The federal government should stop dithering and invoke the “net benefits” rule to block takeovers of oil and gas companies operating in Alberta’s oilsands.
Why is the Canadian government trying so hard to ignore the groundswell of anger that’s growing around the Chinese state-owned oil company CNOOC’s proposed takeover of Alberta’s Nexen Inc. oil company?
As Financial Post’s Diane Francis pointed out in a hard-hitting column last week, almost no one in Canada supports the deal. The only backers for the takeover are the Harper government and other Alberta oil and gas companies that would like to earn tens of billions of dollars by selling out to foreign-owned companies.
There is a general fear of China’s intentions that extend into B.C. with labour unions and others fighting off a move by Canadian Duhua International Mines Group Inc. to bring in 200 Chinese temporary workers for its coal mine. It is planning to bring in 2,000 more.
Canadian Duhua, the unions say, is offering less than half the going wage rate to Canadian workers, and then claiming that there aren’t enough Canadian workers available.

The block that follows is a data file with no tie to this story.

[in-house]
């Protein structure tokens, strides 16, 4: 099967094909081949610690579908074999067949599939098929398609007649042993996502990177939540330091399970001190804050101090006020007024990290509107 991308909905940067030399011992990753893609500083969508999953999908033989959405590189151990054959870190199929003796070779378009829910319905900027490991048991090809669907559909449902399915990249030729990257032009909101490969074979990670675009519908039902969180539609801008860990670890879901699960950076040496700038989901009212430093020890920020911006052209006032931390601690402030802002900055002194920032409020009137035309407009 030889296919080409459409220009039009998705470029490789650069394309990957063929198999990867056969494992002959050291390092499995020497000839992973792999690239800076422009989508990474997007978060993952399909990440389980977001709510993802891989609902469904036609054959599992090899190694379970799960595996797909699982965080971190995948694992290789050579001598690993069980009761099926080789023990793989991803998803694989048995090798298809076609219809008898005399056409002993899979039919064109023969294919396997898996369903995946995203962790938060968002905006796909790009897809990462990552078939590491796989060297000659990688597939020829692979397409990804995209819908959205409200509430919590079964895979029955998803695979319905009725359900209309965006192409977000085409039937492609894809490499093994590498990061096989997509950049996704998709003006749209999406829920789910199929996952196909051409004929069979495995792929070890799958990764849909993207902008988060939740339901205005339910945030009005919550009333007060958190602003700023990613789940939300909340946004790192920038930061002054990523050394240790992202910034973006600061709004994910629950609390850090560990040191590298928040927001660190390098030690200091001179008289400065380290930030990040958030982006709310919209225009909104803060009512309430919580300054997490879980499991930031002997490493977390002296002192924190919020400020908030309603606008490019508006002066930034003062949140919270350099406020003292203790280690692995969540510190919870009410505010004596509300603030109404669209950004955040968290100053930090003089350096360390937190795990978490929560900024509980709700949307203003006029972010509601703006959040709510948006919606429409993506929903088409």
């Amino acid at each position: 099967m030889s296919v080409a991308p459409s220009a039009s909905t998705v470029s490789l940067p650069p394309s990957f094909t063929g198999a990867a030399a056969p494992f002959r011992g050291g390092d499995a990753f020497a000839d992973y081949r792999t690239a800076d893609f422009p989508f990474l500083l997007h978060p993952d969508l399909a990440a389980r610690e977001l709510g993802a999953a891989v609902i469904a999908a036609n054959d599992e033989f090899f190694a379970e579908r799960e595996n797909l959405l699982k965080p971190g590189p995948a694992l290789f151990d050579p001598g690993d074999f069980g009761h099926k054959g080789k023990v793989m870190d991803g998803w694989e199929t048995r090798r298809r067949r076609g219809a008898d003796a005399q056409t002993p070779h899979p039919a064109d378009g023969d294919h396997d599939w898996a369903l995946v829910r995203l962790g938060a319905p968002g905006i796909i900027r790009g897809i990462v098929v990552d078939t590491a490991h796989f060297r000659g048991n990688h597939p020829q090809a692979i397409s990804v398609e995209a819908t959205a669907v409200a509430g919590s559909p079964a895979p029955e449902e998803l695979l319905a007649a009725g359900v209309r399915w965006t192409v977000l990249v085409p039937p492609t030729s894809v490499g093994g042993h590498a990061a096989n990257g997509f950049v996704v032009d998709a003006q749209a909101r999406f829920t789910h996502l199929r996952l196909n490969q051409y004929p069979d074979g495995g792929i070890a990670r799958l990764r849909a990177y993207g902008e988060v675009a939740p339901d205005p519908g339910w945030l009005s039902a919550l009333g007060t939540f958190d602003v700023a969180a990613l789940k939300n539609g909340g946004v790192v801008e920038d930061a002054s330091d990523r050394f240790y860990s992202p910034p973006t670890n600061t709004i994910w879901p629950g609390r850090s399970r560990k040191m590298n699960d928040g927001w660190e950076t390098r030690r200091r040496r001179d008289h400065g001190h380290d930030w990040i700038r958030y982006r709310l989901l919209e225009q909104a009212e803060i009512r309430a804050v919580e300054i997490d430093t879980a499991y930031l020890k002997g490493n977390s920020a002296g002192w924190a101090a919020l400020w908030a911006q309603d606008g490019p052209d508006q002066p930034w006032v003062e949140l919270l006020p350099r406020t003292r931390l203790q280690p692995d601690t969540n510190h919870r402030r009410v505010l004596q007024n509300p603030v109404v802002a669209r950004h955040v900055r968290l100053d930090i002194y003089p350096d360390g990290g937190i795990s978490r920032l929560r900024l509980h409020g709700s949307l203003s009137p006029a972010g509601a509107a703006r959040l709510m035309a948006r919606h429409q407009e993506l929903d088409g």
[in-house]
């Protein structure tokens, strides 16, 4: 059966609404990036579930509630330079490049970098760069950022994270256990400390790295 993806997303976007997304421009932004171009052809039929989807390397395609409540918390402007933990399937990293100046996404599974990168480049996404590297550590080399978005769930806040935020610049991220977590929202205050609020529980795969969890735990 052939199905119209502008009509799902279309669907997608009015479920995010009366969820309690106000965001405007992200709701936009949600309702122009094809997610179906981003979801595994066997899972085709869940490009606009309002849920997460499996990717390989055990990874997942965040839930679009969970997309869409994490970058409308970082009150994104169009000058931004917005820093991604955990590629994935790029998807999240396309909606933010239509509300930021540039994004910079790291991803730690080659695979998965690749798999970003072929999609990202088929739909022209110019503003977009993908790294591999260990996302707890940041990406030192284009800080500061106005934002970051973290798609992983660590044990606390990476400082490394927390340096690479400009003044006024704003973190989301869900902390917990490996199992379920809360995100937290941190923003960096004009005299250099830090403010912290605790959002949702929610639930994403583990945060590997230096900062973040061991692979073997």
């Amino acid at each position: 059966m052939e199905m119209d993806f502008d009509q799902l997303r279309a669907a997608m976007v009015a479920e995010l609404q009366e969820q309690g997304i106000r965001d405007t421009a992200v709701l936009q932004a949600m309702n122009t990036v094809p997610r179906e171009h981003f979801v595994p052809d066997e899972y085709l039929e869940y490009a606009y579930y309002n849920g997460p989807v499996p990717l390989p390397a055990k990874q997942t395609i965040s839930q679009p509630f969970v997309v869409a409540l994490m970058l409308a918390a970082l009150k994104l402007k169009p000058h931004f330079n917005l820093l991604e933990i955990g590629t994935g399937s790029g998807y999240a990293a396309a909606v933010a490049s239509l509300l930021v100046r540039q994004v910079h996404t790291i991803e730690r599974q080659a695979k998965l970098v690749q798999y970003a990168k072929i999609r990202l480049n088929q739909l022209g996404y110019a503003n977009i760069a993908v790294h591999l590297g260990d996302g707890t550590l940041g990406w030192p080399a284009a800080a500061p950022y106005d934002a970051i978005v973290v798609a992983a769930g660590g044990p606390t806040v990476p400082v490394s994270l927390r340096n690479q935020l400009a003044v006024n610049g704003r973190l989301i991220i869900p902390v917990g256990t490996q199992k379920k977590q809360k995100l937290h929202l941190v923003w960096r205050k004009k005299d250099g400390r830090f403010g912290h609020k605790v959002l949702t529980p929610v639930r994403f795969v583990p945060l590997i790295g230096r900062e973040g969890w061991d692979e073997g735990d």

This, Francis says, is a “salami slice strategy that all Chinese companies around the world have deployed.”
It seems what we have here is an argument between some large companies that would like to maximize their ROI — take the money and run — and those who fear creeping takeovers of the largest part of the Canadian economy by Asian companies that believe they can then operate within their own set of rules.
Sound familiar? It should. We’ve had the same arguments about American takeovers in the past. They were ignored and foreign acquisition continued. According to Statistics Canada, in 2006 alone, 34 Canadian companies bought by foreign interests were worth $62 billion, nearly four per cent of Canada’s market value. Most foreign ownership in Canada is clustered in oil and gas, then manufacturing, i.e. the auto sector.
Canada does have a “net benefit to Canadians” system of measuring these kind of takeovers, but it is usually the subject of vicious political wrangling. In 2010 the takeover of Potash Corp by the Anglo-Australian company BHP Billiton was blocked by the federal government, which cited the rule.
In 2012, no country can close its doors to foreign investment. To do so would isolate it from the world and plunge it into poverty.
But at the same time, no country should be throwing its doors wide open to anyone who wants to buy up a company — or an industry.
There has to be an intelligent medium. And it appears the “net benefit” clause is it.
It’s time for the government to invoke it.